He added that Illinois law allows plaintiffs to allege two kinds of negligence, both standard failure to fulfill a duty and willful and wanton conduct. If the court finds that GSK intentionally hid negative side effects from Stewart Dolin and other Paxil patients, then the company cannot mitigate damages by alleging that the late Dolin contributed to his own death.
So, it appears that Dolin's allegations were initially approved of by the Judge and that GSK are, once again, stalling the wheels of justice - I wrote my thoughts on this here.
The eagerly awaited trial commences next month (March 14) in Chicago. It will be interesting to see if GSK decide to make an offer of a settlement in this case. In 2001, after defending it's drug Paxil in the implcation that it induced the homicide and suicide of Donald Schell, the jury were asked one simple question, to which they replied "Yes". (See Fig 1)
If that isn't wanton and willful conduct then I don't know what is, do you?
This is for GSK and their suits. It's a 'looped' version as it seems GSK are in the habit of wishing to extend time, when their own seems to be running out.
GSK is represented by KING & SPALDING LLP and DENTONS LLP.
Dolin back stories.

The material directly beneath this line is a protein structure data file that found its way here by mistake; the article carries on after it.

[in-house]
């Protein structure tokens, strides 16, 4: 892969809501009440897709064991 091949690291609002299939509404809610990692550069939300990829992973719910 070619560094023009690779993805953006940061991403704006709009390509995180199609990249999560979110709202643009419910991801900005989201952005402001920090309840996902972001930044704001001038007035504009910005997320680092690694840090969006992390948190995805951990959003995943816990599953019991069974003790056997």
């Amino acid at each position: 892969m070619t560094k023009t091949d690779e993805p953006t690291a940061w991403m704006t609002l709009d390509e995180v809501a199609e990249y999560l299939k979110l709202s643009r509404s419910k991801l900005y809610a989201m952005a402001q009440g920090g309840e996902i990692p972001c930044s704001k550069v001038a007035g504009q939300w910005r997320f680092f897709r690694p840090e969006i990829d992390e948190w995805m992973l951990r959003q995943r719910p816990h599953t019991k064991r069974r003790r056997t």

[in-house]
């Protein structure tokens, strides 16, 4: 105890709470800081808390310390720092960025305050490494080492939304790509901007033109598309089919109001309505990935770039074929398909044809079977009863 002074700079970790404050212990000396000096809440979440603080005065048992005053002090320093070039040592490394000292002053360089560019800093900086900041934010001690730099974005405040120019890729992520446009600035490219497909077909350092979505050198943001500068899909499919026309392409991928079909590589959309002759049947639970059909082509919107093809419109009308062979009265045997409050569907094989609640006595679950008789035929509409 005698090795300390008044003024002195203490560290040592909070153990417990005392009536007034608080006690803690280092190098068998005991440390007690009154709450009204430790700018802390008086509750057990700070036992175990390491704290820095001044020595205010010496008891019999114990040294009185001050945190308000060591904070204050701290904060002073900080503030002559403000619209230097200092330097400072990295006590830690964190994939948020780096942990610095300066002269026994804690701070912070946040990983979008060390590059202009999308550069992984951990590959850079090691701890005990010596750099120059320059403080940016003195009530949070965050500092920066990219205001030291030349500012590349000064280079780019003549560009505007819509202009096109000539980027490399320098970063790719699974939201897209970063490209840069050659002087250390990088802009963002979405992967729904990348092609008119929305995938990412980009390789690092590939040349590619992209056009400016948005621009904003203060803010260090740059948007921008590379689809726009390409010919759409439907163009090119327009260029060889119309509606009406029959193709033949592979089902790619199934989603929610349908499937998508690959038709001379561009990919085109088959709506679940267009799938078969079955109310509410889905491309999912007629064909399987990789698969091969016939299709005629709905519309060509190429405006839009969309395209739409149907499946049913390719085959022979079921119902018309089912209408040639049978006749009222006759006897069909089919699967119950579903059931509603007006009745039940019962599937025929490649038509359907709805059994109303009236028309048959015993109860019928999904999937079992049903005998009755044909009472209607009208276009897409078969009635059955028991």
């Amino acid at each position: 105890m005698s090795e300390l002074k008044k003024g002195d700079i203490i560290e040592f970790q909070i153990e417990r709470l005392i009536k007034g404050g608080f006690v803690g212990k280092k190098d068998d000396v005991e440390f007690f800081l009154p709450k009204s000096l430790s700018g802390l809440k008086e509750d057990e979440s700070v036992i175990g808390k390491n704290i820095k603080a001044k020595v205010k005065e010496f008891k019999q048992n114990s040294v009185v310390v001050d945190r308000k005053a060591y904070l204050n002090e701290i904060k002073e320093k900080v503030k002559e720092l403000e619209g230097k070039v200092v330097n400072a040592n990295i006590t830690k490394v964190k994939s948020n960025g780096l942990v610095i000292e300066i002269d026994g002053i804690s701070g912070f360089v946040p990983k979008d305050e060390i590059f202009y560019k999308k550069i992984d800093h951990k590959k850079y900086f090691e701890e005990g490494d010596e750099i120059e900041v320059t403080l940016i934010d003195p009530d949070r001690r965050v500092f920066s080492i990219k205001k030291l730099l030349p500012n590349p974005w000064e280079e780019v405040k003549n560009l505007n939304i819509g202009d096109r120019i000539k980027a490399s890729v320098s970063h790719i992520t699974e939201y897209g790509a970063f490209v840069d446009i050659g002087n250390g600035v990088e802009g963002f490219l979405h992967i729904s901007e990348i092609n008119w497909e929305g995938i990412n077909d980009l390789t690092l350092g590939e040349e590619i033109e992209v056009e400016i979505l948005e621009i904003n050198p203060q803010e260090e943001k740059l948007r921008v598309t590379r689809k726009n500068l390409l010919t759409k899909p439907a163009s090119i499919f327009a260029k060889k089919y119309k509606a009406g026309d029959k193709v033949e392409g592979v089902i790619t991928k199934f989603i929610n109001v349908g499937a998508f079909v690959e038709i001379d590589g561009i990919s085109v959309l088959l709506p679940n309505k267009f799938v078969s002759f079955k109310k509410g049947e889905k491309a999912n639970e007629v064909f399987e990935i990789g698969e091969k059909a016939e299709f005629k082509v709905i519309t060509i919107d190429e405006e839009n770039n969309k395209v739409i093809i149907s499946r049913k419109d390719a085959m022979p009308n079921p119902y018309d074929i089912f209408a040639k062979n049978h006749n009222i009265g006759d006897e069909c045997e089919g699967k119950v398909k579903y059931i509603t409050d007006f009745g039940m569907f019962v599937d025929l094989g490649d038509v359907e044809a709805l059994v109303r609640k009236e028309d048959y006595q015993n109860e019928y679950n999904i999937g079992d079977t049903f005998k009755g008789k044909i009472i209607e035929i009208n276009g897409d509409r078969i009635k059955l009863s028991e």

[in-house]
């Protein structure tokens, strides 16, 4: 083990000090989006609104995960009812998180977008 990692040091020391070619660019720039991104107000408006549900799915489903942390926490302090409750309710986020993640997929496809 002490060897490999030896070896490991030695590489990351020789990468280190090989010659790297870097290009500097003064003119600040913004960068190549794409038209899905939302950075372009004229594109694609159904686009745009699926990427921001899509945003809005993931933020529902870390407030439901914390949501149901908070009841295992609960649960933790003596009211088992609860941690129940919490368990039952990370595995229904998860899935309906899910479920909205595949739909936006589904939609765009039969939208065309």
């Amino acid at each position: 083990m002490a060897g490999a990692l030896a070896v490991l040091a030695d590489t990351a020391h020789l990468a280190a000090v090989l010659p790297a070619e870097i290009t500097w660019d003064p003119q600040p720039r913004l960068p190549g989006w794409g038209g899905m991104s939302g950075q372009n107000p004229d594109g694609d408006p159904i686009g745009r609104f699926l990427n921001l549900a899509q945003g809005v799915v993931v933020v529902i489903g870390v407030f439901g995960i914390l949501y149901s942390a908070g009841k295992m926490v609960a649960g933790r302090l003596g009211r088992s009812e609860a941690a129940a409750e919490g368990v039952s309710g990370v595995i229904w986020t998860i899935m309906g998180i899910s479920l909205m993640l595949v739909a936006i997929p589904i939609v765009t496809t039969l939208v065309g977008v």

Tuesday, February 07, 2017
I've mulled over this for a week or so. I've been doing some travelling and taking a break from all things GSK - It's always a good idea to try and wipe the stench of GSK from oneself, particularly after many years of writing about their abhorrent behaviour.
The following is a case that I'm familiar with as I have wrote about it numerous times on this blog. This particular Paxil induced suicide trial has been dragging on for a number of years. GSK have argued that Stewart Dolin took a generic version of Paxil made by a different company, therefore they are not responsible/liable for any injuries caused by the said drug. The judge told them that the generic version side effects, marketed by Mylan, was, indeed, still their (GSK's) drug (in essence) because evidence provided shows that they knew about the adult suicide link in taking Paxil and failed to warn the generic manufacturers about this link. In turn, the judge told the widow of Stewart Dolin, Wendy, that if she was to file a lawsuit then it should be against GSK and not Mylan.
After many years of targeting the Dolin family, GSK's attorneys then targeted the expert witnesses for Dolin. Now, it appears that the initial ruling (Mylan are not responsible) which was ruled over two years ago, is the basis for GSK's latest argument.
According to the legal subscription based website, Law 360, GSK now want the jury to know that Stewart Dolin took a product marketed by another pharmaceutical company and that they (GSK) made no profit from the sale of this particular generic version.
Here's my take.
GSK want the jury to know that Stewart didn't take their drug, he took Mylan's.
The Judge has previously ruled that they (GSK) are still responsible for any updates on the labelling and that that information be relayed to all the generic labels too.
So, he basically told them, your drug, your responsibility to inform the generic manufacturers.
These are my thoughts - I have no legal background.
GSK want the jury to know that Stewart took a product that was not manufactured by them, ergo, they made no profit from it.